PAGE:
Panama are rather an unknown quantity with forward Ismael Diaz one of the few to play in Europe – he plays for Deportivo La Coruna’s B team. Nineteen-year-old José Rodriguez, in the reserve team of Belgian club Gent, has made the squad despite only making his international debut last month while I’ll have half an eye on the tremendously-named Armando Cooper. Erick Davis might have some of the closest links to Hungary at this World Cup; the Panamanian midfielder plays for Slovak club FC DAC 1904 Dunajská Streda, who were founded 114 years ago as a Hungarian club and retain a significant following of Magyars from Budapest and beyond.
For Belgium, winger Eden Hazard is clearly a huge threat, as are Romelu Lukaku, Kevin de Bruyne and Michy Batshuayi, not to mention the likes of Thibaut Courtois in goal, Vincent Kompany, Toby Alderweireld and Jan Vertonghen in defence and the experienced Axel Witsel and Moussa Dembélé in midfield.
Head coach Roberto Martinez, on whom the jury is very much still out, could even afford to leave Roma midfielder Radja Nainggolan at home for this competition, a selection which prompted the 29-year-old’s international retirement. This is certainly a crucial tournament for Martinez who you feel has got to reach at least the quarter-finals in order to be able to claim this side has reached anywhere near its potential.
As for England, they’re nearly always physically spent by the time a major tournament comes around so any sort of winter break (due to be implemented in 2019-20) can’t come quick enough. Captain Harry Kane (13 goals in 24 England appearances) is supposed to score the goals with Raheem Sterling and Marcus Rashford the two other players perhaps most likely to truly announce themselves on the world stage. Much of the creative burden, too much for my liking, lies on Tottenham playmaker Dele Alli, while at the back a three-man defence seems certain to include the pacy Kyle Walker and Manchester City’s ball-playing centre-back John Stones. Goalkeeper is normally a key position which provides stability but Southgate’s likely preferred custodian, 24-year-old Jordan Pickford, only has three caps – could his inexperience prove telling at the highest level?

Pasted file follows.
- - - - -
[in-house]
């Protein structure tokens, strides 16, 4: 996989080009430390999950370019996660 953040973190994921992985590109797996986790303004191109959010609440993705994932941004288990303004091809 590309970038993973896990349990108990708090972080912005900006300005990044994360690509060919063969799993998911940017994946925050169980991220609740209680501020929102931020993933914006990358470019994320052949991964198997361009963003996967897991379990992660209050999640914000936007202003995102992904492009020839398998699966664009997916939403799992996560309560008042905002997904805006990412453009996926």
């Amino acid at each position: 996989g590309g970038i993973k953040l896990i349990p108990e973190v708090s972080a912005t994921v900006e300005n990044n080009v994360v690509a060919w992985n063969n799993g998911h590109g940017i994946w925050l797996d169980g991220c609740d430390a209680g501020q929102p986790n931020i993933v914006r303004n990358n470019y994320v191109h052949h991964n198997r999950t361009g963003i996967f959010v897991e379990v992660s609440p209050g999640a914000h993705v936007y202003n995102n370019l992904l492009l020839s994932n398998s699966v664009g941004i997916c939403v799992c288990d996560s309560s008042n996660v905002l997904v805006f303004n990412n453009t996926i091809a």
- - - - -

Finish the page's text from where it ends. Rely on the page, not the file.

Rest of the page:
Which two sides will qualify from the group?
One would be slightly daft to tip anyone other than Belgium and England to progress, but major tournaments always include big failures – there’s a lot of pressure on a star-studded and much-hyped Belgium team and Tunisia have looked full of heart and vigour in recent 2-2 draws against Portugal and Turkey and a single-goal loss to Spain. That’s all I have to say on that one…
Who will be the star of this competition?
Firstly, I sincerely hope the Video Assistant Referee will prove itself worthy of use. On the playing side, I fancy Serbia to go far thanks to the goals of prolific striker Aleksander Mitrovic and for Croatia and Uruguay to be propelled far into the knockout stages by inspired performances from Luka Modric and Edinson Cavani respectively.
It’s so hard to say though – look at the likes of Neymar, Coutinho, Messi, Aguero, Mane, Hazard, Mbappe, Griezmann, Pogba, Dembele, Lemar, Silva, Diego Costa, Douglas Costa, Cristiano Ronaldo, James Rodriguez, Lewandowski, Eriksen, Rakitic, Mandzukic, Kroos, Draxler, Kane, Salah, Dybala, Higuain, Firmino, Muller, Lukaku, Falcao… has a tournament ever had so many highly-skilled, already-famous, potential match-winners in it? And new ones always spring up too…
When the tournament is over who will emerge triumphant?
It’s Brazil’s trophy.
What annoys you most about the World Cup?
The conditions by which the host country has been decided in the past, the ticket allocations for fans of the participating countries in the knockout stages and that club football doesn’t do its best to ensure players are in the best condition to showcase their skills in it. That’s the world we live in, unfortunately. Still, what a great event and, having attended two tournament finals (and many other sporting events besides), I can say it really has an atmosphere unlike any other.